“I’m sorry for nothing today,” Alis whispers back, dropping away from the embrace with shining eyes and a damp, pretty smile. She puts her hands to either side of his face and shakes her head happily. “My son is alive. How could I be anything but grateful?”

  Rhun isn’t certain how to answer without revealing too much of the tortured existence he suspects Baeddan has suffered these ten long years. He nods.

  Nona wipes her hands on her apron. “Tell us now, Rhun. Your mothers have been desperate for too long, and you shouldn’t force us longer.”

  “Isn’t it better,” Aderyn Grace says carefully, “to tell us now, before the feast, when there are no children to be frightened?”

  It’s the only thing she could have said, perhaps, to solidify Rhun’s determination not to share anything he knows, especially with her, before Mairwen has a chance. His jaw clenches, his fists, too. He says, “Children are the ones expected to give all to the bargain, expected to sacrifice their lives. I think the children deserve this story more than any of you ever could.”

  Aderyn pulls back, hands folding at her waist, and Hetty clicks her tongue. Alis Sayer touches her mouth, and her eyes drift shut to let a tear fall from each. Rhun’s mother plants fists on her hips and says, “You’ve changed, son.”

  He rubs the binding on his wrist, relishing the sting. “I’m not a boy anymore, that’s all. I understand some things I didn’t before. About . . . people.”

  Nona turns an angry glance at the other women, then says to Rhun, “I hoped a valley like this would never teach you such a lesson.”

  “It was either this lesson, or death.”

  His mother’s face slackens in shock, and Rhun feels only a small moment of shame.

  “We’re never promised innocence in this valley,” Hetty Pugh says.

  “Such a bargain would require an even steeper price,” Aderyn agrees quietly, studying Rhun with a level, heavy regard. “Where is my daughter?”

  “With Haf Lewis,” he says, uninterested in revealing they lost Baeddan and split up to find him.

  “Is she so changed as you?”

  Rhun stares; he’s not sure. The forest was always in Mairwen, he knows, but the night intensified her, purified her somehow. She is more herself than he thought was possible.

  He says, “Mairwen is her truest self now. Maybe we all are.”

  • • •

  THE EDGE OF THE DEVIL’S Forest swells with shadows, and Mairwen holds tighter to Haf Lewis’s hand, stepping fully inside. Haf gasps but joins her, squeezing so tight their bones crunch together.

  It feels right to enter the forest again. The air cools and ahead all is quiet. She remembers something warm and peaceful in the center. The altar.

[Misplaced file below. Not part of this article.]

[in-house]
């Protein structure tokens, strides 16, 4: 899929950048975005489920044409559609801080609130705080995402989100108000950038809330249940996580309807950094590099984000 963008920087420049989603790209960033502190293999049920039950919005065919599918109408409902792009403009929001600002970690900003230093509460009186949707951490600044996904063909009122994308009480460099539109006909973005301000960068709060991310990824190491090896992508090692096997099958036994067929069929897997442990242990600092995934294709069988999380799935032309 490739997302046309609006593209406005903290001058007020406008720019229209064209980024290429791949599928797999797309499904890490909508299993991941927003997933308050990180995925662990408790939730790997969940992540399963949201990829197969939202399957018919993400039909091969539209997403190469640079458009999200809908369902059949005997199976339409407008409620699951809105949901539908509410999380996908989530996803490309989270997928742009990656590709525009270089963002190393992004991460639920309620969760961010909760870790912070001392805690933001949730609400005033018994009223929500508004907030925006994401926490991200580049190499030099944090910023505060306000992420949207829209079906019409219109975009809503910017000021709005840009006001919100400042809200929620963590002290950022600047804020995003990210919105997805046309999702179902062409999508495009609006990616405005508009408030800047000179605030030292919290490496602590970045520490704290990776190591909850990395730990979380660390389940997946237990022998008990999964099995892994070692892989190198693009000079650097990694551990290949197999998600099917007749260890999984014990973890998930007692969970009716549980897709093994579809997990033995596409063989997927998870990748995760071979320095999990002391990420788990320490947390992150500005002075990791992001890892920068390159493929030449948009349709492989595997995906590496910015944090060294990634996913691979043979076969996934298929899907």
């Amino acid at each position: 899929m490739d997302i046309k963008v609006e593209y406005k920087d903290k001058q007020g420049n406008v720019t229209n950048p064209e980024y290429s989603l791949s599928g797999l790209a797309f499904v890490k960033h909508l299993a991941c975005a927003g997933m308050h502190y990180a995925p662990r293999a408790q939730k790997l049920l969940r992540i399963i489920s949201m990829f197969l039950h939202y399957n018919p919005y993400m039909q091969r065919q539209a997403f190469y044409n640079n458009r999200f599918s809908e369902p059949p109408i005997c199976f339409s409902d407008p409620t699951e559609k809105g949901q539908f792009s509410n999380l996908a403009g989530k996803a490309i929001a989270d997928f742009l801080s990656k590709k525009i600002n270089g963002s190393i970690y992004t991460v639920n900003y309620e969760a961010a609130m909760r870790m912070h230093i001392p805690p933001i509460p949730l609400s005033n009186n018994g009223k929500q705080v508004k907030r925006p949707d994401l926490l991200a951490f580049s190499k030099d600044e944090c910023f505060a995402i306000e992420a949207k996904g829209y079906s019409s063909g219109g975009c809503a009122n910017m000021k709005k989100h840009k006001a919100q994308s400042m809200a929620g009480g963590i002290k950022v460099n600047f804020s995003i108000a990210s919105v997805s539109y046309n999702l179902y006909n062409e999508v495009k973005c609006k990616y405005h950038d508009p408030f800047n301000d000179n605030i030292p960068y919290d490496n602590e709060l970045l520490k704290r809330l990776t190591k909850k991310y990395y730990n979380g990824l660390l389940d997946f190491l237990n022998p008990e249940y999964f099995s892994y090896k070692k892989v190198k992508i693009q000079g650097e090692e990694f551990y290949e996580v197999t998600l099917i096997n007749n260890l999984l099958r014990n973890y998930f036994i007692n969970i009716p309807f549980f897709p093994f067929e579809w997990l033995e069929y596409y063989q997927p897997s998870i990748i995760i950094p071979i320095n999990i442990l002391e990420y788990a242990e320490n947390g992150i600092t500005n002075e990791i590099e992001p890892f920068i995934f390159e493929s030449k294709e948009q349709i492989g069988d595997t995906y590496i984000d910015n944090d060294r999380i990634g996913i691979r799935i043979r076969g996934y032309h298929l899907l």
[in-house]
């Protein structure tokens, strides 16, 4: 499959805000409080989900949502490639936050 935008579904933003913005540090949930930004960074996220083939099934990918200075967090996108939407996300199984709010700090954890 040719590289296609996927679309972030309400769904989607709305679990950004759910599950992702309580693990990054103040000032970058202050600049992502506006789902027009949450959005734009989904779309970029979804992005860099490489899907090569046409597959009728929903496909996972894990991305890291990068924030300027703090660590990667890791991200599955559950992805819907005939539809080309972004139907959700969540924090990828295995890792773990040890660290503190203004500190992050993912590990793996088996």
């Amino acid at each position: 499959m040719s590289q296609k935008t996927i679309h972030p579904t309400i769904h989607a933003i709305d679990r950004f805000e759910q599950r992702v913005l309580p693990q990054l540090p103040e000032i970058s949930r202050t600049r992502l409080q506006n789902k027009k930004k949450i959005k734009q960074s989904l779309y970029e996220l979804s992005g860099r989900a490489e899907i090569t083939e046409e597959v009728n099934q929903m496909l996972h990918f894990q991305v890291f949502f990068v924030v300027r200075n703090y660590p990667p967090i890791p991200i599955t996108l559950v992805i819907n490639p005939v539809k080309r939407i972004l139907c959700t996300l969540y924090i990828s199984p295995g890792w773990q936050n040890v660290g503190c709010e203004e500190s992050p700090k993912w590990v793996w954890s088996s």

rough gray stone is warm under her fingers. She avoids the dark streaks staining it, maybe from rain or old dead vines, maybe blood. Mairwen imagines laying herself down upon it and falling into a long, relaxing sleep. She’s so tired, and this bed would welcome her bones. Her heart. It doesn’t frighten her, though perhaps it should. A breeze rattles the thorns and dry leaves tossed over the surface of the altar. Dawn arrives soon. An hour or less. Beyond the altar, the Bone Tree is beautiful: white as the moon, layered with armor of bones. Half alive. She could make it fully alive.

  “Mairwen Grace.”

  She lifts her head.

  “I never thought to stand here,” Haf whispers.

  Mair transfers her grip to Haf’s shoulder, hugging her friend. “There is an altar at the base of the Bone Tree just like the hearth at my mother’s house, and if you touch it, it’s warm, despite being hard granite. The warmth is the heart of the forest, and magic pulses out through the root system and canopy, the way our blood is in our fingers and toes.”

  “You make it sound like it’s magic from a fairy tale.”

  “Oh, Haf.” Mair looks into the forest, at the tall black trees and popping green undergrowth, the scatter of tiny white flowers, and every layer of shadows back and back and back. “This is all a fairy tale.”

  Haf wraps her arm around Mairwen’s waist. ??
?It’s too real for that.”

  “We tell it as a story, the three Grace sisters and the devil. It’s about falling in love with monsters and giving your heart up for your home. We tell it to the boys so they’ll have it like a shield. We tell it to the entire town so none of us question the details of the bargain.”

  Wind blows the canopy overhead, littering them with tiny oval leaves, dry and brown and pale yellow, and Haf shudders, making an involuntary move to run back out into the sun.

  Just then, the bruising ache along Mairwen’s collarbones pulses, and she thinks she hears the creaking sound of branches growing and leaning in a harsh wind. Mair closes her eyes, focuses on the pain until it dissipates. What is she becoming?

  beneath her sheer veil, the girl puts a finger to her lips for quiet

  Mairwen closes her eyes, reaching out with her hand as if she can grasp the memory.

  A tiny voice calls out “Mairwen Grace!” from deeper in the forest.

  Haf startles, tugging away. “What was that? Who is in there?”

  Mair walks forward, crunching over a bed of fallen leaves. It was not Baeddan, but a high, lovely voice, like a bird. She smiles. “Some bird women, I think, tiny creatures with sharp teeth. Be careful.”

  “Oh,” murmurs Haf in awe.

  “Mairwen Grace!”

  Darting toward them from branch to branch is a drab sparrow woman. She flits and leaps in a stunted arc of flight. “Is that you, Mairwen Grace?”

  “Hello, lovely,” Mair calls, holding out a hand palm-up. The bird alights upon it, hands grasping at Mairwen’s wrist.

  Haf covers her mouth with her hands. “How wonderful and terrifying,” she says through pressed fingers.

  “This is my friend Haf Lewis,” Mairwen says.

  The bird woman grins, displaying all her needle teeth. “Though she broke our forest, any friend of the Grace witch is a friend of mine.” Then she stands, her bare feet tickling Mair’s palm, and puts her hands to her waist, where a braid of red-brown hair circles her like a belt.